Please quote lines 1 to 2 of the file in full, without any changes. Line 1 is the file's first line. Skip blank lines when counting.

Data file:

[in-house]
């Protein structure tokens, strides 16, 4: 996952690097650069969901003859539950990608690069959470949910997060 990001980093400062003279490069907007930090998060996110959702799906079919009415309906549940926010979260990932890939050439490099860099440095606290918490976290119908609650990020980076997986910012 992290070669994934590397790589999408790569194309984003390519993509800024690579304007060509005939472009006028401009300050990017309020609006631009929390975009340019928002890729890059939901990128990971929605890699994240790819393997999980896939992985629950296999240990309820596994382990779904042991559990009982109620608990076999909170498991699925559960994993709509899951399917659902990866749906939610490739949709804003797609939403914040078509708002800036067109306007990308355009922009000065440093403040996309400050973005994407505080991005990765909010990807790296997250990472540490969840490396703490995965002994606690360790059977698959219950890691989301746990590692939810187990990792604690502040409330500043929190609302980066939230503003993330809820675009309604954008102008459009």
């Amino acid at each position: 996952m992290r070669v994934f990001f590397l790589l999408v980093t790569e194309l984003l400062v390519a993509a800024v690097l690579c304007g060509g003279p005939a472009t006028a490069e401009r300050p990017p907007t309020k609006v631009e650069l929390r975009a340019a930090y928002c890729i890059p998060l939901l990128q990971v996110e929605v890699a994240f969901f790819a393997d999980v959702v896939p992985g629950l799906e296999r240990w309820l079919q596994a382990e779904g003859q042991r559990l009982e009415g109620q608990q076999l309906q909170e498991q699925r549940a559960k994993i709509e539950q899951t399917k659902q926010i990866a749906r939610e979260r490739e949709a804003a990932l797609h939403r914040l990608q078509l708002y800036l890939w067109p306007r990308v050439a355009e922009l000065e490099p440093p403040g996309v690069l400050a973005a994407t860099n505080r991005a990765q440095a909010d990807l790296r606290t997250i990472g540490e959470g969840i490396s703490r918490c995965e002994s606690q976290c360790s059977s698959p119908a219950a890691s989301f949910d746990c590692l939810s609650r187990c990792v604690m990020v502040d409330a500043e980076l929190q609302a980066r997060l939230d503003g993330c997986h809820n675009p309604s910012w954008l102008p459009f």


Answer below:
[in-house]
């Protein structure tokens, strides 16, 4: 996952690097650069969901003859539950990608690069959470949910997060 990001980093400062003279490069907007930090998060996110959702799906079919009415309906549940926010979260990932890939050439490099860099440095606290918490976290119908609650990020980076997986910012 992290070669994934590397790589999408790569194309984003390519993509800024690579304007060509005939472009006028401009300050990017309020609006631009929390975009340019928002890729890059939901990128990971929605890699994240790819393997999980896939992985629950296999240990309820596994382990779904042991559990009982109620608990076999909170498991699925559960994993709509899951399917659902990866749906939610490739949709804003797609939403914040078509708002800036067109306007990308355009922009000065440093403040996309400050973005994407505080991005990765909010990807790296997250990472540490969840490396703490995965002994606690360790059977698959219950890691989301746990590692939810187990990792604690502040409330500043929190609302980066939230503003993330809820675009309604954008102008459009």